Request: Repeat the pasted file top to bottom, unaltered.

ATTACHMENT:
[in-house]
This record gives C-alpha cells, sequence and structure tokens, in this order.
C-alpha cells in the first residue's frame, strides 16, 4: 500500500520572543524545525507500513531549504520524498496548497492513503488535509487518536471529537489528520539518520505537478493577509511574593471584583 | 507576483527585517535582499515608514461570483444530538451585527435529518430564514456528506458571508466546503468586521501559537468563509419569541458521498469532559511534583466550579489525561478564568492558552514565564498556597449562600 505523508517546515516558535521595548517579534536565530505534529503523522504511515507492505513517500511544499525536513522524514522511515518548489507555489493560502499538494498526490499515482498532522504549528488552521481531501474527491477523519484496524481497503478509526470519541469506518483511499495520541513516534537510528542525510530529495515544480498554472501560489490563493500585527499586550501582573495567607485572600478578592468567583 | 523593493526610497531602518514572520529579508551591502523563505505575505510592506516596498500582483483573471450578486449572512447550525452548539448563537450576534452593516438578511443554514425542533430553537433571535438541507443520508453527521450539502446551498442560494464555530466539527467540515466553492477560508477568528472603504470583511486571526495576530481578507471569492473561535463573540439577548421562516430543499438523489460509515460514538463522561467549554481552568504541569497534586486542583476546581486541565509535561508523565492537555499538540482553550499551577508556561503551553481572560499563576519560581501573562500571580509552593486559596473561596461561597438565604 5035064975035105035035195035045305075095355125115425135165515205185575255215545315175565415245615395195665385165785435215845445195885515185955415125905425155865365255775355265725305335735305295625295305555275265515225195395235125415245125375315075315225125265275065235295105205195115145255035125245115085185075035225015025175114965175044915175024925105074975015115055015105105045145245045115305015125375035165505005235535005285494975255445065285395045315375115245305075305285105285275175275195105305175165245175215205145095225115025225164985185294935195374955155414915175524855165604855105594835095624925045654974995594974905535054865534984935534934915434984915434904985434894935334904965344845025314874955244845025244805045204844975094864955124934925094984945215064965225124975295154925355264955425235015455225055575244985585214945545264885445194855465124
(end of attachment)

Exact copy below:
[in-house]
This record gives C-alpha cells, sequence and structure tokens, in this order.
C-alpha cells in the first residue's frame, strides 16, 4: 500500500520572543524545525507500513531549504520524498496548497492513503488535509487518536471529537489528520539518520505537478493577509511574593471584583 | 507576483527585517535582499515608514461570483444530538451585527435529518430564514456528506458571508466546503468586521501559537468563509419569541458521498469532559511534583466550579489525561478564568492558552514565564498556597449562600 505523508517546515516558535521595548517579534536565530505534529503523522504511515507492505513517500511544499525536513522524514522511515518548489507555489493560502499538494498526490499515482498532522504549528488552521481531501474527491477523519484496524481497503478509526470519541469506518483511499495520541513516534537510528542525510530529495515544480498554472501560489490563493500585527499586550501582573495567607485572600478578592468567583 | 523593493526610497531602518514572520529579508551591502523563505505575505510592506516596498500582483483573471450578486449572512447550525452548539448563537450576534452593516438578511443554514425542533430553537433571535438541507443520508453527521450539502446551498442560494464555530466539527467540515466553492477560508477568528472603504470583511486571526495576530481578507471569492473561535463573540439577548421562516430543499438523489460509515460514538463522561467549554481552568504541569497534586486542583476546581486541565509535561508523565492537555499538540482553550499551577508556561503551553481572560499563576519560581501573562500571580509552593486559596473561596461561597438565604 5035064975035105035035195035045305075095355125115425135165515205185575255215545315175565415245615395195665385165785435215845445195885515185955415125905425155865365255775355265725305335735305295625295305555275265515225195395235125415245125375315075315225125265275065235295105205195115145255035125245115085185075035225015025175114965175044915175024925105074975015115055015105105045145245045115305015125375035165505005235535005285494975255445065285395045315375115245305075305285105285275175275195105305175165245175215205145095225115025225164985185294935195374955155414915175524855165604855105594835095624925045654974995594974905535054865534984935534934915434984915434904985434894935334904965344845025314874955244845025244805045204844975094864955124934925094984945215064965225124975295154925355264955425235015455225055575244985585214945545264885445194855465124